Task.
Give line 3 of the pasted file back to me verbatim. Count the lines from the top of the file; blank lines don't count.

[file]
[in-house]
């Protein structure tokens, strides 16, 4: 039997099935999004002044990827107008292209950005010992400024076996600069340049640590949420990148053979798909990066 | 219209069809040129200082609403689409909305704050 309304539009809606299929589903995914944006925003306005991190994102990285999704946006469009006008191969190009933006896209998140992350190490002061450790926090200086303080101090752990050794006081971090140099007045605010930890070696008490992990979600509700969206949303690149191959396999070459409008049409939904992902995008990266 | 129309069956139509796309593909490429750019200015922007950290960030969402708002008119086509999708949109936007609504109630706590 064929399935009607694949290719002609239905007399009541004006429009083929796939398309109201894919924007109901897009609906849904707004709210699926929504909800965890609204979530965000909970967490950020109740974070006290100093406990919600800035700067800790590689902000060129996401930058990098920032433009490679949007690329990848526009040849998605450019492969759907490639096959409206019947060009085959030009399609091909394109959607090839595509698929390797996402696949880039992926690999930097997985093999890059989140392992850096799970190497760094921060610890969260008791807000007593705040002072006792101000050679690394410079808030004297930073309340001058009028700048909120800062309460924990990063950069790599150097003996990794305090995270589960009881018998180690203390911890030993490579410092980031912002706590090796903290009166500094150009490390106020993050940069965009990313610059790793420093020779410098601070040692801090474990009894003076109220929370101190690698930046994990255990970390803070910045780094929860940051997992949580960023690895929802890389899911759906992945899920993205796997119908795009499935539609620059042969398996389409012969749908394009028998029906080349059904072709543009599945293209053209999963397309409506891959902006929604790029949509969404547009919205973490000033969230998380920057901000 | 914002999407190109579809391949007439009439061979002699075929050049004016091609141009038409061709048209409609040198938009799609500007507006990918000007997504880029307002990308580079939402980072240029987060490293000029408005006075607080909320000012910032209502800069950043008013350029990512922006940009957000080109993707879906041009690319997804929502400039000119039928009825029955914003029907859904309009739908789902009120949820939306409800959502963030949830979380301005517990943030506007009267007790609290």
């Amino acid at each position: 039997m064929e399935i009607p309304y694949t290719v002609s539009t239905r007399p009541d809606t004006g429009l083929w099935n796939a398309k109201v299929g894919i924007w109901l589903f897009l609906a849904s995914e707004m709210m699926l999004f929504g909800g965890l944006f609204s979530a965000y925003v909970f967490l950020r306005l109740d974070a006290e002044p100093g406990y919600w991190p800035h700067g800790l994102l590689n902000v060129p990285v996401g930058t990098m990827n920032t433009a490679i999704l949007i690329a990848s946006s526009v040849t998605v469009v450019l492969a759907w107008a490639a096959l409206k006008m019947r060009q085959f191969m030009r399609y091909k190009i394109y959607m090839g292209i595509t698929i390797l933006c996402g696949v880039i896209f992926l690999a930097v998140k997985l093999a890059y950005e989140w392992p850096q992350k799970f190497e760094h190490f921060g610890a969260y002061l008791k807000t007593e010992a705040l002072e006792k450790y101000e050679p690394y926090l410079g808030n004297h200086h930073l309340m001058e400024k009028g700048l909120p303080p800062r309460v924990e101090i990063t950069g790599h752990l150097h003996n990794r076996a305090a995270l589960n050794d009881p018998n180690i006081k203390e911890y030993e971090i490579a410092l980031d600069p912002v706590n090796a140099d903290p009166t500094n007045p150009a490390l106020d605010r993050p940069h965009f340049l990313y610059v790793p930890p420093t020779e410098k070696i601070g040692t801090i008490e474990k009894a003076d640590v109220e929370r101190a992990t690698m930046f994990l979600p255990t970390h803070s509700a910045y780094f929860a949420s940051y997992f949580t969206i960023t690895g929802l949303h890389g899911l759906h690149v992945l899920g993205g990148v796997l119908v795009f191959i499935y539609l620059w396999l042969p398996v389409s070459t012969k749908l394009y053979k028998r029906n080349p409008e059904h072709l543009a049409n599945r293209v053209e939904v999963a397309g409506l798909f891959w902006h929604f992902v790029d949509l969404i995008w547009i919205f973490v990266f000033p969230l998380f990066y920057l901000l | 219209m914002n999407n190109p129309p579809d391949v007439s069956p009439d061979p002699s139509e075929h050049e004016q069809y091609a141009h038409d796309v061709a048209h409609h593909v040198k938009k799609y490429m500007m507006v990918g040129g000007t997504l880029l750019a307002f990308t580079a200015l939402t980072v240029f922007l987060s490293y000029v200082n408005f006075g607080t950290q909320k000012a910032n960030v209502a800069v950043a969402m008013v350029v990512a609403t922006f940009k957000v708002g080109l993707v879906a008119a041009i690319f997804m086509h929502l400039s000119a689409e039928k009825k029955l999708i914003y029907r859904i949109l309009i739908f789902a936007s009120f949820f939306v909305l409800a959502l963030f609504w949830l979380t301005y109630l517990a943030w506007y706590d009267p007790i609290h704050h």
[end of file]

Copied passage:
């Amino acid at each position: 039997m064929e399935i009607p309304y694949t290719v002609s539009t239905r007399p009541d809606t004006g429009l083929w099935n796939a398309k109201v299929g894919i924007w109901l589903f897009l609906a849904s995914e707004m709210m699926l999004f929504g909800g965890l944006f609204s979530a965000y925003v909970f967490l950020r306005l109740d974070a006290e002044p100093g406990y919600w991190p800035h700067g800790l994102l590689n902000v060129p990285v996401g930058t990098m990827n920032t433009a490679i999704l949007i690329a990848s946006s526009v040849t998605v469009v450019l492969a759907w107008a490639a096959l409206k006008m019947r060009q085959f191969m030009r399609y091909k190009i394109y959607m090839g292209i595509t698929i390797l933006c996402g696949v880039i896209f992926l690999a930097v998140k997985l093999a890059y950005e989140w392992p850096q992350k799970f190497e760094h190490f921060g610890a969260y002061l008791k807000t007593e010992a705040l002072e006792k450790y101000e050679p690394y926090l410079g808030n004297h200086h930073l309340m001058e400024k009028g700048l909120p303080p800062r309460v924990e101090i990063t950069g790599h752990l150097h003996n990794r076996a305090a995270l589960n050794d009881p018998n180690i006081k203390e911890y030993e971090i490579a410092l980031d600069p912002v706590n090796a140099d903290p009166t500094n007045p150009a490390l106020d605010r993050p940069h965009f340049l990313y610059v790793p930890p420093t020779e410098k070696i601070g040692t801090i008490e474990k009894a003076d640590v109220e929370r101190a992990t690698m930046f994990l979600p255990t970390h803070s509700a910045y780094f929860a949420s940051y997992f949580t969206i960023t690895g929802l949303h890389g899911l759906h690149v992945l899920g993205g990148v796997l119908v795009f191959i499935y539609l620059w396999l042969p398996v389409s070459t012969k749908l394009y053979k028998r029906n080349p409008e059904h072709l543009a049409n599945r293209v053209e939904v999963a397309g409506l798909f891959w902006h929604f992902v790029d949509l969404i995008w547009i919205f973490v990266f000033p969230l998380f990066y920057l901000l | 219209m914002n999407n190109p129309p579809d391949v007439s069956p009439d061979p002699s139509e075929h050049e004016q069809y091609a141009h038409d796309v061709a048209h409609h593909v040198k938009k799609y490429m500007m507006v990918g040129g000007t997504l880029l750019a307002f990308t580079a200015l939402t980072v240029f922007l987060s490293y000029v200082n408005f006075g607080t950290q909320k000012a910032n960030v209502a800069v950043a969402m008013v350029v990512a609403t922006f940009k957000v708002g080109l993707v879906a008119a041009i690319f997804m086509h929502l400039s000119a689409e039928k009825k029955l999708i914003y029907r859904i949109l309009i739908f789902a936007s009120f949820f939306v909305l409800a959502l963030f609504w949830l979380t301005y109630l517990a943030w506007y706590d009267p007790i609290h704050h």